House Rich but Cash Poor Now Leading to Increased Bankruptcies

In the midst of speaking with a wide array of people over the course of the last 6 months, I continue to hear of more and more individuals who fall into the category of “house rich but cash poor.” This phenomena clearly developed over the last 8-10 years given the skyrocketing of home values. As people continued to take equity out of their homes, the home itself was viewed as a provider of wealth rather than a store of wealth. Well, now that the piggy bank that was the home has plummeted in value, many supposed well-to-do Americans are facing bankruptcy.

This unwind has happened so quickly as to leave these ’successful’ and ’savvy’ people bewildered. The fact is, a bear market in any segment of the market takes no prisoners.

Bloomberg highlights the explosion in bankruptcies that many high income but overleveraged individuals are facing in writing, Wealthy Families Face Bankruptcy on Real Estate Crash:

Wealthy individuals’ Chapter 11 bankruptcy filings jumped 73 percent in the second quarter from a year earlier, according to the National Bankruptcy Research Center, a research firm in Burlingame, California.

More individuals or families with at least $1,010,650 in secured debt and $336,900 unsecured are using Chapter 11 of the U.S. bankruptcy code typically associated with business reorganizations. Falling U.S. home prices leave them unable to refinance or sell properties when they drop below the value of the mortgage, said Joseph Baldi, a Chicago bankruptcy attorney.

How is this playing out for banks and other credit providers? An ongoing increase in delinquencies, defaults, and foreclosures. Moreover, this segment of the population consumed more high priced items and took more extravagant vacations. The pullback and impact on companies servicing this clientele will continue to be deep and meaningful.

How are banks responding to this development? The banks have ratcheted credit standards significantly higher for potential buyers of high-end homes. Those tighter credit standards also add pressure on this overleveraged crowd.

Bloomberg further adds:

Listings of homes for sale worth $1 million or more increased 27.3 percent in July from October, according to Zillow.com, a Web site that tracks real estate transactions. The number of homes sold with a value between $1 million to $2 million fell 23 percent in July from a year earlier, according to the Chicago-based National Association of Realtors. There was a 21-month supply, up from 16 months last year.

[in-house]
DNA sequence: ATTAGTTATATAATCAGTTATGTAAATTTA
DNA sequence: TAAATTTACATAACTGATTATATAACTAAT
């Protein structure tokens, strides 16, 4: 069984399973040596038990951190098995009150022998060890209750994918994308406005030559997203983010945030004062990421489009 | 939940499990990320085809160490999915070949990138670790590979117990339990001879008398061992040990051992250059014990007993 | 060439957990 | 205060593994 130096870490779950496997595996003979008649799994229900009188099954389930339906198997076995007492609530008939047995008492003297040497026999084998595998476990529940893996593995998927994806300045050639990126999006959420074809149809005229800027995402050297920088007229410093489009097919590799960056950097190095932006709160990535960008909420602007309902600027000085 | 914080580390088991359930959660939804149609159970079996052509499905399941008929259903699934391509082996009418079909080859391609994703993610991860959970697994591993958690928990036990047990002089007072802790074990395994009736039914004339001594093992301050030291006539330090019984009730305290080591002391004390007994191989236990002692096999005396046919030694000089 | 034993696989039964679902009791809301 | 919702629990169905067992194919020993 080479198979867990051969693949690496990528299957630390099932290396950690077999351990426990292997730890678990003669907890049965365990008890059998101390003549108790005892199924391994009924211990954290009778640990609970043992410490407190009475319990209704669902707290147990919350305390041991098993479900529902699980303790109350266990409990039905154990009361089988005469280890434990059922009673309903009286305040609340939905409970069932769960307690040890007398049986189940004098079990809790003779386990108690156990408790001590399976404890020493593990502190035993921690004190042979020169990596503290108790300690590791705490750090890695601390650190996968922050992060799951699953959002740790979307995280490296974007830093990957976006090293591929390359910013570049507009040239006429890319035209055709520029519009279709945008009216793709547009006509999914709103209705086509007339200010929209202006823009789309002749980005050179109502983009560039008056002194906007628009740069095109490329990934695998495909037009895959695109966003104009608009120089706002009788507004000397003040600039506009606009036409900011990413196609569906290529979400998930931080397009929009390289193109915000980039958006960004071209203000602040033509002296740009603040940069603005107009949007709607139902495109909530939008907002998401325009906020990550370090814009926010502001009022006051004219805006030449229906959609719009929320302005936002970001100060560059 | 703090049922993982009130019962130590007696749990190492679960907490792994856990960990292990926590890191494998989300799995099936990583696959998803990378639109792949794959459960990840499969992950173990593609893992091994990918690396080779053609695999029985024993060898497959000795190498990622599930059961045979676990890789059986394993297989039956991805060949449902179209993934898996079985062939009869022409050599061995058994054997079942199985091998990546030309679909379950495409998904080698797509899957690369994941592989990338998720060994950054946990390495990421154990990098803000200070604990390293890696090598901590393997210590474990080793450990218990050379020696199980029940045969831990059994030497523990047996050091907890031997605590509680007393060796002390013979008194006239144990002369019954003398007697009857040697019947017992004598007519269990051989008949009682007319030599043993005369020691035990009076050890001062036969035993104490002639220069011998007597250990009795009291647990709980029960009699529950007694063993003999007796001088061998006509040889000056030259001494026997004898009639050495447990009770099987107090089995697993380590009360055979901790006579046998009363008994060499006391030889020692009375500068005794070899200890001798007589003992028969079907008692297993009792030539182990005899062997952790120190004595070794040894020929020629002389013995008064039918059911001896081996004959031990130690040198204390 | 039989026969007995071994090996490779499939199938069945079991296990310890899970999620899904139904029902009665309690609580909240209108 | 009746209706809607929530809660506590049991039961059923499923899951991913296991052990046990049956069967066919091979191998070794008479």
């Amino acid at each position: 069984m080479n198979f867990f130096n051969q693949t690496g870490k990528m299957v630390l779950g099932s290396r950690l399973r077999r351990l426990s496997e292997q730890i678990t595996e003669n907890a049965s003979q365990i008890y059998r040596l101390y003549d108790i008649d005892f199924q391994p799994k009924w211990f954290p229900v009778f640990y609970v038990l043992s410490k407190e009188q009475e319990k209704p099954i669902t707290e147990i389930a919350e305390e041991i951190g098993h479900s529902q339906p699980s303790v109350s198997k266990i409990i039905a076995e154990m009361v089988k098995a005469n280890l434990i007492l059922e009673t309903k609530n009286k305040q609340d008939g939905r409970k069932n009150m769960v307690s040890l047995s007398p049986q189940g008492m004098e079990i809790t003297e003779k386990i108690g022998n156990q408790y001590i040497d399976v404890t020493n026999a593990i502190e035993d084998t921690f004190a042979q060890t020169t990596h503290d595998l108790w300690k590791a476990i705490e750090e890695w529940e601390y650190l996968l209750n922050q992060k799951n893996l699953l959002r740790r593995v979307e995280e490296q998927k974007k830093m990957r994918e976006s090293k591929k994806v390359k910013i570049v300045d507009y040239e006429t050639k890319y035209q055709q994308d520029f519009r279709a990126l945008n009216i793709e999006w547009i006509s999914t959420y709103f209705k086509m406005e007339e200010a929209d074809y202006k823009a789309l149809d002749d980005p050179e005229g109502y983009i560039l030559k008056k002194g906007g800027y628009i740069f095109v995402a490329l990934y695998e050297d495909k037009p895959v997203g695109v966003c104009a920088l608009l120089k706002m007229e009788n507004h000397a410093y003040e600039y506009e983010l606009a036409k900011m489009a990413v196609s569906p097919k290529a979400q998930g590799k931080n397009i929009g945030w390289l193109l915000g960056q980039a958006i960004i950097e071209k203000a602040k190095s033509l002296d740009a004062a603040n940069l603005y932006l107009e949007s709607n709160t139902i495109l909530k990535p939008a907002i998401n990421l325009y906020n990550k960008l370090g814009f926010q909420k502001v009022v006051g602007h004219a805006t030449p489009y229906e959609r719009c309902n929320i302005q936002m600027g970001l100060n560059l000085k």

I know that in my corner of the world, the supply of unsold higher priced homes has increased dramatically. Builders are now more inclined to rent than hit down bids. The fact is, though, as much as builders or owners think prices will stabilize, the technicals will keep pressure on prices which will only exacerbate the situation. In fact, as these home values deteriorate further it will push others currently on the edge of bankruptcy over the edge.

Bloomberg addresses why people are utilizing Chapter 11 rather than Chapter 7:

Congress amended the bankruptcy law in 2005, making it harder to file for Chapter 7, which allows debts to be completely discharged. Chapter 11 gives individuals time to make a plan to reorganize their finances.

What’s the lesson here? Borrowing money against a house or any other asset is simply a means of employing leverage. That leverage can appear to be brains when it’s only a bull market, but that leverage is death when the bull becomes a bear.

About Larry Doyle 522 Articles

Larry Doyle embarked on his Wall Street career in 1983 as a mortgage-backed securities trader for The First Boston Corporation. He was involved in the growth and development of the secondary mortgage market from its near infancy.

After close to 7 years at First Boston, Larry joined Bear Stearns in early 1990 as a mortgage trader. In 1993, Larry was named a Senior Managing Director at the firm. He left Bear to join Union Bank of Switzerland in late 1996 as Head of Mortgage Trading.

In 1998, after 15 years of trading and precipitated by Swiss Bank’s takeover of UBS, Larry moved from trading to sales as a senior salesperson at Bank of America. His move into sales led him to the role as National Sales Manager for Securitized Products at JP Morgan Chase in 2000. He was integrally involved in developing the department, hiring 40 salespeople, and generating $300 million in sales revenue. He left JP Morgan in 2006.

Throughout his career, Larry eagerly engaged clients and colleagues. He has mentored dozens of junior colleagues, recruited at a number of colleges and universities, and interviewed hundreds. He has also had extensive public speaking experience. Additionally, Larry served as Chair of the Mortgage Trading Committee for the Public Securities Association (PSA) in the mid-90s.

Larry graduated Cum Laude, Phi Beta Kappa in 1983 from the College of the Holy Cross.

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